A schematic diagram of a steam power plant is shown in figure 1. In a simple steam power plant, at the top of the boiler high-pressure superheated steam leaves the steam drum, also referred to as a steam generator and enters the turbine. In the turbine, steam expands and in doing so does work, which enables the turbine to drive the electric generator. The steam, now at low pressure, exits the turbine and enters the heat exchanger, where heat is transferred from the steam to the cooling water. Since a large amount of cooling water is required, power plants are generally built near rivers or lakes, leading to thermal pollution of those water supplies. More recently, condenser cooling water has been recycled by evaporating a fraction of the water in large cooling towers, thereby cooling the remainder of the water that remains as a liquid. In the power plant shown in figure 1, the steam power plants are generally designed to recycle the condenser cooling water by using the heated water for district space heating.
The pressure of the condensate leaving the condenser is increased in the pump, enabling it to return to the steam generator for reuse. In many cases, an economizer or water preheater is used in the steam cycle and in many power plants, the air is used for combustion of the fuel may be preheated by the exhaust combustion product gases. These exhaust gases need to be purified before releasing into to the environment, so there are wide number of complications to the simple steam power plant cycle.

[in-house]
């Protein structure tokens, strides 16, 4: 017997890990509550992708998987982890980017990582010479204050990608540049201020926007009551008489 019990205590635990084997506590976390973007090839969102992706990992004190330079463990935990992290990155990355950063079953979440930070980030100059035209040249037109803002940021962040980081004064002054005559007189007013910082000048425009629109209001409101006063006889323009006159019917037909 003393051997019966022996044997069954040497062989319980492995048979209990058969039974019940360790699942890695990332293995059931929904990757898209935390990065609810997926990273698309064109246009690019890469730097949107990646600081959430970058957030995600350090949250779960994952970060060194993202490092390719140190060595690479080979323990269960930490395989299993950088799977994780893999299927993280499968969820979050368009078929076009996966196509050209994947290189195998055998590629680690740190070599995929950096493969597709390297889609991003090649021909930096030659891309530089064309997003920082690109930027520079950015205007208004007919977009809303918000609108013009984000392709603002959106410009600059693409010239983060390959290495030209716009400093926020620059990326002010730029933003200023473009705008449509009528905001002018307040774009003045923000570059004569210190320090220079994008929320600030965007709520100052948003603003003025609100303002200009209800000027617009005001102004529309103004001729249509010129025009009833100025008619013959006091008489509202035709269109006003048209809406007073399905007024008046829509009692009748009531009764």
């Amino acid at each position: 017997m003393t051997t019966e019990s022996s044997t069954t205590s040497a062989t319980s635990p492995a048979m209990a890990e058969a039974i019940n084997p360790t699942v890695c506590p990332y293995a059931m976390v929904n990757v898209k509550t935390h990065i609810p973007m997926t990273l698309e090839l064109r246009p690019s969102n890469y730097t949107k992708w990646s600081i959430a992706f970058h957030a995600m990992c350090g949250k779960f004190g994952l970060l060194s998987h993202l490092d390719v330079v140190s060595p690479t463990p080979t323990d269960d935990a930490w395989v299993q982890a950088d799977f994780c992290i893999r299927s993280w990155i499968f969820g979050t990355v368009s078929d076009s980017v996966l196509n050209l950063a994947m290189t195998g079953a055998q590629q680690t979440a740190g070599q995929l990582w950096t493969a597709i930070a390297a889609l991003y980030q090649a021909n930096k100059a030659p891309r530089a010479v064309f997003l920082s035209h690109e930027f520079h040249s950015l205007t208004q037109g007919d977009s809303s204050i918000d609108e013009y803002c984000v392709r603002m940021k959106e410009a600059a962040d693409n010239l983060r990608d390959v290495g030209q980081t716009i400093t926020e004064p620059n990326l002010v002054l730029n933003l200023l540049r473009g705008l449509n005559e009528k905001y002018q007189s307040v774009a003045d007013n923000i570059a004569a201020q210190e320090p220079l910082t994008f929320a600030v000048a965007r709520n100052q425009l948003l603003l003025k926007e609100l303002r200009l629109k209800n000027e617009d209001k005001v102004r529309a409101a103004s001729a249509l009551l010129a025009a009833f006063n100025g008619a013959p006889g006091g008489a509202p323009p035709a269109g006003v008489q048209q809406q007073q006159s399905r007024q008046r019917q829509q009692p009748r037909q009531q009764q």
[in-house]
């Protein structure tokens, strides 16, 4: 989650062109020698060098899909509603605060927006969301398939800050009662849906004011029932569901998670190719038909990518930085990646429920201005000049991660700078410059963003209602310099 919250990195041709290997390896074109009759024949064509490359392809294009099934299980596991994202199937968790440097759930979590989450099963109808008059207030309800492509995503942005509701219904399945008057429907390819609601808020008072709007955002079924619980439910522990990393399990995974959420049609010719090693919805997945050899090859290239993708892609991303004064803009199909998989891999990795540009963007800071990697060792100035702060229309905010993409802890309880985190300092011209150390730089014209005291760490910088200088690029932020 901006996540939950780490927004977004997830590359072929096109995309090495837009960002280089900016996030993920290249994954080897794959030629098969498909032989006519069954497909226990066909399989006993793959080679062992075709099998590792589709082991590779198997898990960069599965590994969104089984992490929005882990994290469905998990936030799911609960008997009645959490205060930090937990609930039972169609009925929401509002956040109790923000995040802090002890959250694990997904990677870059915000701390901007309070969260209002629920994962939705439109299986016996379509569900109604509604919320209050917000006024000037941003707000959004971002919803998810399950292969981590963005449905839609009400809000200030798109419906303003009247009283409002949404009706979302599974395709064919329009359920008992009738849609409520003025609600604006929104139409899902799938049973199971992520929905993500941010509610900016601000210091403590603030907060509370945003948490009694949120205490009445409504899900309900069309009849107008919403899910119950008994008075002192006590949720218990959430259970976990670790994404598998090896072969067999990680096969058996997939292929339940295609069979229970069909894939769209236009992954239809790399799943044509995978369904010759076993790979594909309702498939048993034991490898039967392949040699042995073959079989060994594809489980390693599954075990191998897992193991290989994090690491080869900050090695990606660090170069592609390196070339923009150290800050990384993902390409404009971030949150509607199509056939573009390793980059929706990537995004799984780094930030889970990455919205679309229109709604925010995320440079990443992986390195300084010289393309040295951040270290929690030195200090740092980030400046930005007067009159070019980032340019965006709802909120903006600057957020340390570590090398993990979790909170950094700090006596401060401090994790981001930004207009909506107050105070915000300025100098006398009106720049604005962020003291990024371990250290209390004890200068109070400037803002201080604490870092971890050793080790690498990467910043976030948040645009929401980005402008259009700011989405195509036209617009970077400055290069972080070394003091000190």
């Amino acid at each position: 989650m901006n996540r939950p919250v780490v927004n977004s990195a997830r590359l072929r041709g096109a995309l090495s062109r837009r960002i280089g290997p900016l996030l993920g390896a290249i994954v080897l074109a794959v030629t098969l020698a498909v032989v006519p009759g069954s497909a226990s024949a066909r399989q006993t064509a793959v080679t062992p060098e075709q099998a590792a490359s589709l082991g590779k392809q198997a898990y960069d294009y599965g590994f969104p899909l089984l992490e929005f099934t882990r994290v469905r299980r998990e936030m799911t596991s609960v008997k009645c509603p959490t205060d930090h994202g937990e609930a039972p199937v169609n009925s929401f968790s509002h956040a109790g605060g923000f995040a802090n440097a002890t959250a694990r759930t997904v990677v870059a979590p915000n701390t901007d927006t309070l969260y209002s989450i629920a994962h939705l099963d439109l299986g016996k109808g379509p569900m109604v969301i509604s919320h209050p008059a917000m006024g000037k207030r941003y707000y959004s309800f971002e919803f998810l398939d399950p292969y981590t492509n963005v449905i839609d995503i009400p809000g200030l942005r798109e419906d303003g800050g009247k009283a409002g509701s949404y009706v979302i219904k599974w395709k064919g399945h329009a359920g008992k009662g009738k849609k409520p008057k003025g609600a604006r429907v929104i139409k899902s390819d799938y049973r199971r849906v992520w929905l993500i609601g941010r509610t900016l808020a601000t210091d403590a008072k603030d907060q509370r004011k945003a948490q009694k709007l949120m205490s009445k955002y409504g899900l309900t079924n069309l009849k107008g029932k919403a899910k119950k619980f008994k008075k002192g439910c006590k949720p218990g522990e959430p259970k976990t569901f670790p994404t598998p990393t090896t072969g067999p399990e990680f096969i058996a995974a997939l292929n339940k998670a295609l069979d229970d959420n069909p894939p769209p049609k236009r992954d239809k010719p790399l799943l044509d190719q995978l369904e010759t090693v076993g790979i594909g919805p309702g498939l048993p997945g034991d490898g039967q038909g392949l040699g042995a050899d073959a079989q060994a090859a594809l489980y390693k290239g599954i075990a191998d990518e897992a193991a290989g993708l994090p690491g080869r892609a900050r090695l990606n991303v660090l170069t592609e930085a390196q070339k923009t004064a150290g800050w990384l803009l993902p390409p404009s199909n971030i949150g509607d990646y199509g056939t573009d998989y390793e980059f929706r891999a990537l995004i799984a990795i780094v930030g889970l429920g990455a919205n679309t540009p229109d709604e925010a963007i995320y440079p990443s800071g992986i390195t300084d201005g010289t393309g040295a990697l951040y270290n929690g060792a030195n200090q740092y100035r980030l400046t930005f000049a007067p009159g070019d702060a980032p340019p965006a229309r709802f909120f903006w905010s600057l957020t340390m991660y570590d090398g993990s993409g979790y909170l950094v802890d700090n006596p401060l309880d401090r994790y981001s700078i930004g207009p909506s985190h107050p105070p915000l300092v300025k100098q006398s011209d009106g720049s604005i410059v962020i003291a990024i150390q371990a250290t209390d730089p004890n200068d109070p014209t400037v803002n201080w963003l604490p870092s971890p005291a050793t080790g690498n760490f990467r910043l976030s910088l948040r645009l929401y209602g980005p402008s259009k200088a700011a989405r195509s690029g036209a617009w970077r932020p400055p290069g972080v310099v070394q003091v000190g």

Figure 2 is a photograph of the power station plant located in Esbjerg, Denmark. The tall buildings shown at the center is the boiler house, next to which are buildings housing the turbine and other components. Also noted are the tall chimney, or stack, and the coal supply ship at the dock. This power station plant has set a world record for efficiency, converting 45% of the 850 MW energy generated consumption into electric power. Another 47% of energy is reusable for the district space heating, an amount that in older plants was simply released to the environment, providing no benefit.
The steam power plant described utilizes coal as the fuel for combustion. Other power plant stations use natural gas, fuel oil, or biomass as the fuel. Many power plants operate on the heat released from nuclear reactions instead of fuel combustion.